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HICKS, M.K., University of Nevada, Las Vegas, Geoscience Department, Las Vegas, NV

ABSTRACT: Paleoecology of Lower Cambrian Archaeocyathan Reefs in Esmeralda County, Nevada: Influences on the Collapse of Metazoan Reef Ecosystems

At the end of the Early Cambrian Epoch, metazoan-built reefs disappeared worldwide for at least 30 million years and were replaced by microbialite build-ups. The mechanism or mechanisms that brought about the demise of metazoan-built reefs is unknown, but global climatic changes are thought to have had a profound influence. Rising atmospheric CO2, global warming, and fluctuations in sea level are factors that could, in varying degrees, have affected the growth of metazoan reefs.

Five reefs found in Esmeralda County, Nevada represent the youngest episode of archaeocyathan-built reefs in western North America and are among the youngest Early Cambrian reefs in the world. In this study, I will compare the community structure and archaeocyathan diversity in reefs that developed at the end of the Early Cambrian with those that developed earlier. I will examine systematic changes in archaeocyathan generic diversity, morphology, and reef size. I will use these variations to test hypotheses on the role of changing climate on reef development.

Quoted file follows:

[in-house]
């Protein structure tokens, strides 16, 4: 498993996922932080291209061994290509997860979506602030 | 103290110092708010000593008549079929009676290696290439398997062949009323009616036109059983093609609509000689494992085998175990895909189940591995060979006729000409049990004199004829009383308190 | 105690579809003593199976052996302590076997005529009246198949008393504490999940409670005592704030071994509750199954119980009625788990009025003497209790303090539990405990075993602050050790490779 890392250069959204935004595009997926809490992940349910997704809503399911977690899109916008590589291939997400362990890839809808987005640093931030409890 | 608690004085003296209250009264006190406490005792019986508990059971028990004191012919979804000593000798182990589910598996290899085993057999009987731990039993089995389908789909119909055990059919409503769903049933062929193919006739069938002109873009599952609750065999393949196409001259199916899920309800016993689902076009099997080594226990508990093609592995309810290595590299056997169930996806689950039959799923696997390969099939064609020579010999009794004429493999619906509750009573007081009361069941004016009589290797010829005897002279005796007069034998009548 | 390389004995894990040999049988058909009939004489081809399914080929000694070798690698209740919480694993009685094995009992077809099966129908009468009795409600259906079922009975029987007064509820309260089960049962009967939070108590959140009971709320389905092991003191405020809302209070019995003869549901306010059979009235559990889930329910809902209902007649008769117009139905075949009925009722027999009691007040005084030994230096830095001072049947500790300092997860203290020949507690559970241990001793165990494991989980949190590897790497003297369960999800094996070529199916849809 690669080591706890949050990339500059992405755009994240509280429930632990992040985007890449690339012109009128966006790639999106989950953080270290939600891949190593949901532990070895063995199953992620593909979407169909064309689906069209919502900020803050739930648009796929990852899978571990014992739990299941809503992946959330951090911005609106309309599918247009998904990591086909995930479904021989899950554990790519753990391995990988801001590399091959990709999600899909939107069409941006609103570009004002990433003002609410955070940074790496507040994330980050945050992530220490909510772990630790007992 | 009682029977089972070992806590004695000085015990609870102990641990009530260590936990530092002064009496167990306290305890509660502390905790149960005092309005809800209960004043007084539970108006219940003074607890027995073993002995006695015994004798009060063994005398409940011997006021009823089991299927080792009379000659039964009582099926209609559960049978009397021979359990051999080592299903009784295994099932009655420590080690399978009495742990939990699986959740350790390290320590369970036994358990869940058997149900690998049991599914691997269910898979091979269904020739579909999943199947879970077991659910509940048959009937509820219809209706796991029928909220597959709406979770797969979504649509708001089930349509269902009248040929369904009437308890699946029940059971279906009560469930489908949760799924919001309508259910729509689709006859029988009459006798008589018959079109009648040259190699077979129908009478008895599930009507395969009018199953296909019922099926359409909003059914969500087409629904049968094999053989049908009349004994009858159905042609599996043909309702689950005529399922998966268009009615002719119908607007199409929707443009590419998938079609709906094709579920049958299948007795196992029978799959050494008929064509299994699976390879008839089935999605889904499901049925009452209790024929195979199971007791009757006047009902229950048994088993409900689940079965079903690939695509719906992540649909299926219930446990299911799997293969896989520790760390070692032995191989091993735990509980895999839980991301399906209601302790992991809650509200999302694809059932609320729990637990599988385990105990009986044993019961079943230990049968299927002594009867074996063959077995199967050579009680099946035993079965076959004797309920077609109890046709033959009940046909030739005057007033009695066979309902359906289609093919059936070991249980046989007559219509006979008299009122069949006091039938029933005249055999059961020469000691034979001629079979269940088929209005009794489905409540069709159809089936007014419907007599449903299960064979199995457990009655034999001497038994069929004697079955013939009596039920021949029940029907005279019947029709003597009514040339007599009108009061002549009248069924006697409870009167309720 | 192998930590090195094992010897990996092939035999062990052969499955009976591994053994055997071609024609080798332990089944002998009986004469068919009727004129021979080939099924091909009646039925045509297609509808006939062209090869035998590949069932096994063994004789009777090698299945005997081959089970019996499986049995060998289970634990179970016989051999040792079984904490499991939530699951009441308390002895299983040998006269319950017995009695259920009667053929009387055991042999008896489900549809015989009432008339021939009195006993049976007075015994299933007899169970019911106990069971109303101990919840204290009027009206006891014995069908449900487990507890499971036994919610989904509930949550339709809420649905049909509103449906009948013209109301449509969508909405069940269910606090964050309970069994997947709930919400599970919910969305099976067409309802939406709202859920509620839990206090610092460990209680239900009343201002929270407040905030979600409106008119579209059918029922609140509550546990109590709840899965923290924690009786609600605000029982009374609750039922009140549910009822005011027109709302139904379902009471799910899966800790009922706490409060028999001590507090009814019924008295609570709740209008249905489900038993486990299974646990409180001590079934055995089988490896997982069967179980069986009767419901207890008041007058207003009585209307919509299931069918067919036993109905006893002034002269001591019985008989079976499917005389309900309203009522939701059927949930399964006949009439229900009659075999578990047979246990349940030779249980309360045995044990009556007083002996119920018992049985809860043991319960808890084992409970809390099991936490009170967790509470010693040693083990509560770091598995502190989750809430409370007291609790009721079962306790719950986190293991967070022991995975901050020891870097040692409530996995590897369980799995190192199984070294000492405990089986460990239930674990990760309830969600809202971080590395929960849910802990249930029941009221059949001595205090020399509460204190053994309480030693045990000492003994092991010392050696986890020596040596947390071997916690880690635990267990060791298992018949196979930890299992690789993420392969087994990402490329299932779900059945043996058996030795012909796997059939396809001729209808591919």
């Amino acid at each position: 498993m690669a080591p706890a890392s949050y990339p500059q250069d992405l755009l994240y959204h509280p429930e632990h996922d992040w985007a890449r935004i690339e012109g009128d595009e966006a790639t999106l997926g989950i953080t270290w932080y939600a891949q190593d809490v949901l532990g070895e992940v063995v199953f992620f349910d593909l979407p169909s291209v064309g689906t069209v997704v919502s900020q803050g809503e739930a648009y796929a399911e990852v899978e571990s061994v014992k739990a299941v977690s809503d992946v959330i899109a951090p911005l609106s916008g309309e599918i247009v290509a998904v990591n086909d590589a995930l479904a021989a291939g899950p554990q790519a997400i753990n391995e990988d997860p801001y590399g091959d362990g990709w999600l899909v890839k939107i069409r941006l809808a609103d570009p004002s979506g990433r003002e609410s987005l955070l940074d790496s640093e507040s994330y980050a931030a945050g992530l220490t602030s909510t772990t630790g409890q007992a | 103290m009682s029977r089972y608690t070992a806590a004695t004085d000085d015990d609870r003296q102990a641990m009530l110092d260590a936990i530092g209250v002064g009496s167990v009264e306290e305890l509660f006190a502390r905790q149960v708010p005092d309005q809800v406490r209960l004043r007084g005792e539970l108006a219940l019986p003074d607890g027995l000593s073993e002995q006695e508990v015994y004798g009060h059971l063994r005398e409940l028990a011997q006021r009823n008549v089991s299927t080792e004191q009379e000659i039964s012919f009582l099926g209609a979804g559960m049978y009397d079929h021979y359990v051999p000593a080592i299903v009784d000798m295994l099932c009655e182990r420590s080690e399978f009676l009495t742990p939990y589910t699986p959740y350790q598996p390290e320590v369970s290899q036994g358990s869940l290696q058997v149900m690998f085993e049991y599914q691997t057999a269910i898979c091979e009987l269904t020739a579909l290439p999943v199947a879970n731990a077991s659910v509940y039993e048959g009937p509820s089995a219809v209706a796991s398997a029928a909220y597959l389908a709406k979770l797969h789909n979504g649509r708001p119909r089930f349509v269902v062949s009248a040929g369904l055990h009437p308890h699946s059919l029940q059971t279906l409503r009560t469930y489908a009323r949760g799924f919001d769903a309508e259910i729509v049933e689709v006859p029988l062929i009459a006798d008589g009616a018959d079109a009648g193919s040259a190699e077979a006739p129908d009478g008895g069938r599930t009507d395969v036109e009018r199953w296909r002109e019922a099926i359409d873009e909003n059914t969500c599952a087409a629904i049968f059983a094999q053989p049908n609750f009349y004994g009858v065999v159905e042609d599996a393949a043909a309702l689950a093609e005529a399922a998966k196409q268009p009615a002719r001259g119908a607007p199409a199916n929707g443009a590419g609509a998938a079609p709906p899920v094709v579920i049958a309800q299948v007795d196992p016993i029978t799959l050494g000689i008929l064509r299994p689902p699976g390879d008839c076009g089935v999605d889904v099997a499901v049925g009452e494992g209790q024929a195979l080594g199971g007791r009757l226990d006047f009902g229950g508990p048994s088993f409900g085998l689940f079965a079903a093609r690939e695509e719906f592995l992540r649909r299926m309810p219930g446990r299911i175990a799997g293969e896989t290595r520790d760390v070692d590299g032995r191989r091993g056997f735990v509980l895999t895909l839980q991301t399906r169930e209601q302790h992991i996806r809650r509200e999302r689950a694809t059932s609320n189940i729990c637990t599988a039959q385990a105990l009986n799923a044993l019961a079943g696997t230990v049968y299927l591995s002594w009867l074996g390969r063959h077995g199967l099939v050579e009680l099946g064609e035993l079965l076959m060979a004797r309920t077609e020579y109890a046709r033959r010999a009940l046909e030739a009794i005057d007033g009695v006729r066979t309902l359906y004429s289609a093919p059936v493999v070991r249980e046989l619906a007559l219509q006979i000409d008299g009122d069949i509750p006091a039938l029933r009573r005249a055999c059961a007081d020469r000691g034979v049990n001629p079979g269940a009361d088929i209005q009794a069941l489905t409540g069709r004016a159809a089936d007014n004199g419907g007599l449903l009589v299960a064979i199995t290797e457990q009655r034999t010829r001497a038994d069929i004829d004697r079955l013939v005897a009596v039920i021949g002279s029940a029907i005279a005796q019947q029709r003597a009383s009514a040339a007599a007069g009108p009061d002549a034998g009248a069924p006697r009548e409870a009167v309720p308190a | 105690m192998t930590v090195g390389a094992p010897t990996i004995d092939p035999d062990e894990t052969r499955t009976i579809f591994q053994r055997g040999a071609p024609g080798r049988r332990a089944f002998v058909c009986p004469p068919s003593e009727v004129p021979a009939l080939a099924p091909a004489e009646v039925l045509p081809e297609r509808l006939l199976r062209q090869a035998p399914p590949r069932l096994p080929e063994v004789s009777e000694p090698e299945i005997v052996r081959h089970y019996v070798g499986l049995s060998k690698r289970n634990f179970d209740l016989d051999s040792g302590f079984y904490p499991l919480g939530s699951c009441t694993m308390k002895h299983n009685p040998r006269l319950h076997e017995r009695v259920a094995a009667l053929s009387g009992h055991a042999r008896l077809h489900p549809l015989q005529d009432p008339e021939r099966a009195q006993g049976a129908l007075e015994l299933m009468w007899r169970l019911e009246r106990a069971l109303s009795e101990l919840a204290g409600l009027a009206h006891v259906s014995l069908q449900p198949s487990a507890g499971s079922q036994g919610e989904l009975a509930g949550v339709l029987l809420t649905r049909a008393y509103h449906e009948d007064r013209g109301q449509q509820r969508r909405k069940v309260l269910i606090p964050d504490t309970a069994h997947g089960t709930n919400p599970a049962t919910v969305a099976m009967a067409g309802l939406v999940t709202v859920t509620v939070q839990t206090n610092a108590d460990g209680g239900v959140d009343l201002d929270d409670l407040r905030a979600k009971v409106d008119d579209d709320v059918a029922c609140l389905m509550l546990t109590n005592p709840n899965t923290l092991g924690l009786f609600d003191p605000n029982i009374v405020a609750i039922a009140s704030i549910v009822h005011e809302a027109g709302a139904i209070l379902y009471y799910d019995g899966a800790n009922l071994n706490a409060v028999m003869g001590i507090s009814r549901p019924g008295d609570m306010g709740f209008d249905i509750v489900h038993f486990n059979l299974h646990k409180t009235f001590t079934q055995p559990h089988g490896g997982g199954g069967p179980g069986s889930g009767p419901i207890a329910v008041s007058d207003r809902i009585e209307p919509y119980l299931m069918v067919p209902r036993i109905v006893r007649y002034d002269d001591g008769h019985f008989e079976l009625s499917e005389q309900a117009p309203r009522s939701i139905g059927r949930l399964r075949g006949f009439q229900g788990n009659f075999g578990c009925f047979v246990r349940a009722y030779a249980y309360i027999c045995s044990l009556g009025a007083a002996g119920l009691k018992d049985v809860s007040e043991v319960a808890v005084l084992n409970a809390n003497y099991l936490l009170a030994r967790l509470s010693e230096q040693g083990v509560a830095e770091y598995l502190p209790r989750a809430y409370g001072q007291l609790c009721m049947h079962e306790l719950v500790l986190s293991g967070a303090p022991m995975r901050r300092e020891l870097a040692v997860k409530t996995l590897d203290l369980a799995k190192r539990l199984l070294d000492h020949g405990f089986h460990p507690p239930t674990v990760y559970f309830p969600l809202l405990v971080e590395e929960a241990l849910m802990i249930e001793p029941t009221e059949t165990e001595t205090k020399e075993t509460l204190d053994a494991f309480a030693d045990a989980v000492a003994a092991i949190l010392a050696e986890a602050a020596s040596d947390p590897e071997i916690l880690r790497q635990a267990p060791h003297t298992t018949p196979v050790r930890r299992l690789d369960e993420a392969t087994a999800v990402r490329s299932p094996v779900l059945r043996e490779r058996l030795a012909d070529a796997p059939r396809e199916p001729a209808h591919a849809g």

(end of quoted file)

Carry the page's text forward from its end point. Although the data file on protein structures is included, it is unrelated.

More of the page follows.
Determining the community structure of the Lower Cambrian reefs will require a high-resolution paleoecological study of these reefs. Field and laboratory work will entail measuring reefs, performing faunal counts, measuring stratigraphic sections, and correlating the reefs across Esmeralda County. Fossils, ichnofossils, paleocurrents, carbonate diagenesis, and meteoric cements will be identified and documented.

Understanding the evolution, community structure, and demise of the Early Cambrian reef ecosystems may also shed light on the decline of modern reef ecosystems and perhaps contribute to mitigation of this problem.

AAPG Search and Discovery Article #90909©2000 AAPG Foundation Grants-in-Aid